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Thursday, November 15, 2007

Breast Augmentation New Technique

Dr. G. Bitar's technique of performing breast augmentation by inserting a saline implant through a small armpit incision at the back of the muscle with non use of any endoscopic equipment is controversial. Doctor Bitar, who has performed over 200 such surgeries, dispute that his results are excellent, and that his complications rates are lower than the reported national rates.
The article written by a plastic surgeon located in the United States, Dr. G. Bitar entitled: "Breast Augmentation: The Axillary Approach" was published in the October issue of Plastic Surgery Products Magazine. The article focuses on performing breast augmentation by inserting a saline implant through a small armpit incision behind the muscle without the use of any endoscopic equipment.
At the same time as this technique is considered controversial by many, Dr. Bitar who has performed over 200 such breast augmentations he also argues that his results are excellent.
"There were no breast implant infections, high-riding implants, double-bubble signs (implant bulging below the breast), pneumothoraces (lung deflation), cases of inability to breast-feed, eternal losses of nipple sensation, major medical complications, or deaths," he states. "My rate of capsular contracture (a condition where scar tissue growth around the implant hardens the breast causing an unnatural look) is 1%," he said.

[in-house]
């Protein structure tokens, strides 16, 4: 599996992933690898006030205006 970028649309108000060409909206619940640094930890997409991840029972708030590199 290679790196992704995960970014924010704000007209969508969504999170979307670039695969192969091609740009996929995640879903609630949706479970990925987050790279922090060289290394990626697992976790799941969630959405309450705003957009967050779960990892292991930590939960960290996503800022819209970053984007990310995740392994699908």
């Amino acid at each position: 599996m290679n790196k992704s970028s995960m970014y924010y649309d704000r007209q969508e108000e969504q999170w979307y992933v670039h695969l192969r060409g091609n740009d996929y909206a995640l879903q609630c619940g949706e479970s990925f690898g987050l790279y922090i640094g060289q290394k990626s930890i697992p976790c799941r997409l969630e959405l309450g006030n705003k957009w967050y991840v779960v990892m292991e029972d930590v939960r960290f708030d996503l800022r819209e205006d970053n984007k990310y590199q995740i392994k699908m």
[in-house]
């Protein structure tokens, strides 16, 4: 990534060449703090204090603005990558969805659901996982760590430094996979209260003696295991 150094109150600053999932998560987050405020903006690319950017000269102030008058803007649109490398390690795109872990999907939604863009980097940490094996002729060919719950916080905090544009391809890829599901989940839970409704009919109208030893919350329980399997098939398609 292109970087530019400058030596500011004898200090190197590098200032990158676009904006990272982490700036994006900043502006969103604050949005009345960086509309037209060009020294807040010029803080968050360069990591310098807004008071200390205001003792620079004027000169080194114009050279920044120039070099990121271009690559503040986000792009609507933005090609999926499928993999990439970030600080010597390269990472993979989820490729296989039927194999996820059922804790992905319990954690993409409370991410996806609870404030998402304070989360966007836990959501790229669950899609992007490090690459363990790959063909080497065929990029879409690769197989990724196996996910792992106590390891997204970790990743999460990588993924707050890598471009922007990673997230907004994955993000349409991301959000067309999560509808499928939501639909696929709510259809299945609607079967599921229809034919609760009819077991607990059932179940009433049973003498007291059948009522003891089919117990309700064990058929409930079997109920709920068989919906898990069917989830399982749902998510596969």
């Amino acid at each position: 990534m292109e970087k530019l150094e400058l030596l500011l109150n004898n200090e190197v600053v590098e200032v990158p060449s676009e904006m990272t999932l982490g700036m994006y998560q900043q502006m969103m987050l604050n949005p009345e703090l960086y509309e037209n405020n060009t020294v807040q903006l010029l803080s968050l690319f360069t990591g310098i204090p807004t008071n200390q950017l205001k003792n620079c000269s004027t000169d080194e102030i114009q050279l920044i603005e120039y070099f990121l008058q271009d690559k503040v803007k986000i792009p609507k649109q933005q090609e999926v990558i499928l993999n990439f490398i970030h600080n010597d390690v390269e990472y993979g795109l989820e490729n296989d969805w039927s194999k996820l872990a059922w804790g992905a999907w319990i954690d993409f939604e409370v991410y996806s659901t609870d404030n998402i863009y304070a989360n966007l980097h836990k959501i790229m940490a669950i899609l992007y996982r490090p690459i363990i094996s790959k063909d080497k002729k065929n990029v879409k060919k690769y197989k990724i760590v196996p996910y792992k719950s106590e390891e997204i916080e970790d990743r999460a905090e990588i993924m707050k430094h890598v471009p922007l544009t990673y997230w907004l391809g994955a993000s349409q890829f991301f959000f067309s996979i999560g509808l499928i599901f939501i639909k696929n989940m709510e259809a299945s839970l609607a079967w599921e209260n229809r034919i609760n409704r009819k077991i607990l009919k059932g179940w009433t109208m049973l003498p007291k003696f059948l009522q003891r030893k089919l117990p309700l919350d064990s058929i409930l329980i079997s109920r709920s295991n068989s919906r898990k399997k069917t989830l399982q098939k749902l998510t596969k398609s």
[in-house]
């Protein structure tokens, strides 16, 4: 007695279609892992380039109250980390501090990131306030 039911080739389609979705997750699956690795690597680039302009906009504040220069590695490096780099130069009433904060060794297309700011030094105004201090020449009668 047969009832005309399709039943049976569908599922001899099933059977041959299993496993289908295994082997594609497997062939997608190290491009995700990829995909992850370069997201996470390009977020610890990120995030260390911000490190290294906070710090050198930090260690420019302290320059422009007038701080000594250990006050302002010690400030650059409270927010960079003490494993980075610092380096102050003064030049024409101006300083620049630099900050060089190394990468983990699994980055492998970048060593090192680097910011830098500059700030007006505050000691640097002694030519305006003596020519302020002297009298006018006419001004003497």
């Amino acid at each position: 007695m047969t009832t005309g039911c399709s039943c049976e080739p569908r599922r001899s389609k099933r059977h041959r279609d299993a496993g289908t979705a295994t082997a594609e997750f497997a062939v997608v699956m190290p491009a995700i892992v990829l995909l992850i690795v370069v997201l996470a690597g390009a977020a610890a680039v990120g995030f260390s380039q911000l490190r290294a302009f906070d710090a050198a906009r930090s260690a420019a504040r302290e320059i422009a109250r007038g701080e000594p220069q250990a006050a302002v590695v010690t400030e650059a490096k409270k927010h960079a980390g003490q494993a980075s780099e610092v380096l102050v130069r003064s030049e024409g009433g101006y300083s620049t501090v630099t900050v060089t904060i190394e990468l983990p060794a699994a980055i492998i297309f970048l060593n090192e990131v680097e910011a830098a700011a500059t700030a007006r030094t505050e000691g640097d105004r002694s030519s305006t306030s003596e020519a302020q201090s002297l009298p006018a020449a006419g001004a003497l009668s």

Prospective studies of saline-filled breast implants approved by FDA in May 2000 showed rates of significant capsular contracture of 9% at 3 years and 10-11% at 5 years for augmentation patients. The general consensus is that infection with breast augmentation occurs in about 1-2% of patients.
While Bitar's technique yields many advantages including shorter intra-operative time, minimal bleeding, less trauma, scarring, pain, and bruising; and a shorter recovery time with minimal complications, his technique has a few minor disadvantages. These include: an evident 2 cm scar under the armpit for the first few months after surgery before it fades, inability to remove the implant through the same axillary incision in case future surgery is required, and finally, the risk of loss of sensation in a small area of the axilla if a nerve is injured.
Multiple before and after photos of patients who underwent axillary breast augmentation along with the complete version of the article can be found on Dr. Bitar's his website
G. Bitar, MD is a board certified plastic surgeon and medical director of the B. Plastic Surgery Institute, a multi-location institute in the US. The editorial was co-written by Mr. Vinood Choopra, a medical student at the USA University who interned at the Bitar Plastic Surgery Institute.

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